posted by bettafish at 11:31 AM on October 13, 2014 [1 favorite]


half hoped Perkins the engineer turned out to be Gus because their voices seemed similar though

Frank Skinner and John Sessions, peas in a pod. No, not really.
posted by biffa at 3:31 PM on October 13, 2014


I continue to marvel at Capaldi and Coleman's ability to carry on two entirely different conversations with their words and body language.

I think I'm just really not good with body language, because this was one of the things I was looking for when I watched it again but I couldn't point out any instances of it.

Random notes from a 2nd watch:

The Doctor shows consternation at the steampunk monocle being historically inaccurate but apparently isn't bothered by a jazz cover of a song not written for another 40 years after the time period the trip is recreating.

This episode passes the Bechdel test, if only barely: there's a scene with Clara and Maisie talking about Maisie's gran.

When the Doctor's calling Clara, the closeup of her phone shows a dancing preying mantis with a top hat. Not sure what that's about, maybe a cultural reference I'm missing?

Gus kills the people in the kitchen car when the Doctor won't hang up on the call where Clara is giving him information about other ships the Foretold has been on. Gus doesn't seem bothered by their later phone call, when the Doctor is convincing Clara to bring Maisie.

How is it part of the legend that the Foretold can be stopped with some sort of magic word or phrase? When the Doctor stops it, it disintegrates. Was that just because the Doctor told the soldier he was dismissed? Also, why is the soldier saluting and taking orders from the person who surrendered to him?
posted by johnofjack at 4:15 PM on October 14, 2014 [1 favorite]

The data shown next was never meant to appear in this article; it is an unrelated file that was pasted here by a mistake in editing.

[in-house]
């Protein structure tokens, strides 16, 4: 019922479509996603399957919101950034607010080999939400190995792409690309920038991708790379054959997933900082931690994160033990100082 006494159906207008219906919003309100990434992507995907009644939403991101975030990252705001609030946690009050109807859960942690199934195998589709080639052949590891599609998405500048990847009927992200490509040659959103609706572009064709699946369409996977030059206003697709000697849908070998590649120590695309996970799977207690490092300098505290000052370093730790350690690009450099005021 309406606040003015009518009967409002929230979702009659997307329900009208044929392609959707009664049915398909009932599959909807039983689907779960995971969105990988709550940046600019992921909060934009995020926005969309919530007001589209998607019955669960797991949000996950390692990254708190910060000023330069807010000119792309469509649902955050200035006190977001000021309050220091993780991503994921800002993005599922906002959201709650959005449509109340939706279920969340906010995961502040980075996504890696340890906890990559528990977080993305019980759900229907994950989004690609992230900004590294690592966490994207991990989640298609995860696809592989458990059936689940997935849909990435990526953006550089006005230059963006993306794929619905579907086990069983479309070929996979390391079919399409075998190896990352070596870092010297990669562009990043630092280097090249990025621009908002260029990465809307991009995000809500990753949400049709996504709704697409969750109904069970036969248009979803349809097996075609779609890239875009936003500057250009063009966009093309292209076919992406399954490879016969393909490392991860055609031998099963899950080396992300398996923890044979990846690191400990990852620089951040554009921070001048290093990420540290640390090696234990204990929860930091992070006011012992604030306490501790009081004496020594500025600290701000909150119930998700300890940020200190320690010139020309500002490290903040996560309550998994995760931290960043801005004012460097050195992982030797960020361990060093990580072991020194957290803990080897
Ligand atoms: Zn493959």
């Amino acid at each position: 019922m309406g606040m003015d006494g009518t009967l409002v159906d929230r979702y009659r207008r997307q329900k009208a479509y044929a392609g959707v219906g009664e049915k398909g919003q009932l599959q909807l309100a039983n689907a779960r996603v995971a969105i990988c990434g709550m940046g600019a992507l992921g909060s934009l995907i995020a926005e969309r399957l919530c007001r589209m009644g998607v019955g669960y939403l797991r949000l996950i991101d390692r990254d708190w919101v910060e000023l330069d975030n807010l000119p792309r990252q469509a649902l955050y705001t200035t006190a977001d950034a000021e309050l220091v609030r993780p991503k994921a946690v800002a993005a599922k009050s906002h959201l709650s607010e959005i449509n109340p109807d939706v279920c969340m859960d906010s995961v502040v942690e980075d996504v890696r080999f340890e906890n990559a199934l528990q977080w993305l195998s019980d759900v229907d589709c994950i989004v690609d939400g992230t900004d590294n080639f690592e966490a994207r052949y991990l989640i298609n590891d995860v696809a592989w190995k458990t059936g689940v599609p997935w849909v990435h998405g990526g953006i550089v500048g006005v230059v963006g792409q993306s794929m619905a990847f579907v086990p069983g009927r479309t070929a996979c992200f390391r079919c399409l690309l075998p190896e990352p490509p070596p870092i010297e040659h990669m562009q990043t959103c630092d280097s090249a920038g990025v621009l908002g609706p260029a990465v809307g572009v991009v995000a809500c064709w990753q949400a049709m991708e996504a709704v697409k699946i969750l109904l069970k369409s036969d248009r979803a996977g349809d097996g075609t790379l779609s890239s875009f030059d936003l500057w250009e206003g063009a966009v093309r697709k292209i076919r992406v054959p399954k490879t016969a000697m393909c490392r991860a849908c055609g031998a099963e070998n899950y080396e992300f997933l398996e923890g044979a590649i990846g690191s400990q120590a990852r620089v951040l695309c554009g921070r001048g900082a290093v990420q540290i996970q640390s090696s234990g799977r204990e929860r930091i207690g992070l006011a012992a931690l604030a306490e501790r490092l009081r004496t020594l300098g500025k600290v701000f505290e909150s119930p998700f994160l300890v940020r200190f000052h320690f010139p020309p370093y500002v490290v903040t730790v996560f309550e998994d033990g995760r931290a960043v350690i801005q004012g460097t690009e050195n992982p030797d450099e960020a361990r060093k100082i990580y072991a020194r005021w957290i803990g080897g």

The praying mantis image plays off Clara calling the Doctor a "gray-haired stick insect" in one of this season's early episodes.
posted by plastic_animals at 5:09 PM on October 14, 2014 [4 favorites]


Gus's symbol is a monocle, by the way - a graphic of one appears on computer screens when he's speaking. Not that that helps at all, but it's obviously deliberate, if only because stylised graphics of eyewear don't just happen.
posted by Grangousier at 2:01 AM on October 15, 2014 [1 favorite]


I enjoyed it and continue to see Capaldi as the Doctor, versus someone merely playing the Doctor. For the most part, was the Doctor's criticism of Clara on the downside this episode? It felt like it, it also felt like he was allowing himself to have a more open and honest conversation with her than he had previously. It's an odd situation, where Clara and the last Doctor had a great rapport, and now the current Doctor and Clara have been struggling to find it, while both know that it had previously existed.

Is the Doctor this season slightly obsessed with being alone? In our flashback to child Doctor, he's presented as alone and afraid. Though, it's not necessary a physical presence, as much an emotional one. Several times we have seen him leave the stage, so to speak, to investigate the Moon egg or to try confronting the alien killer bot all on his own, and in this episode, to explore the mystery of the mummy without Clara (but, Clara is on his mind).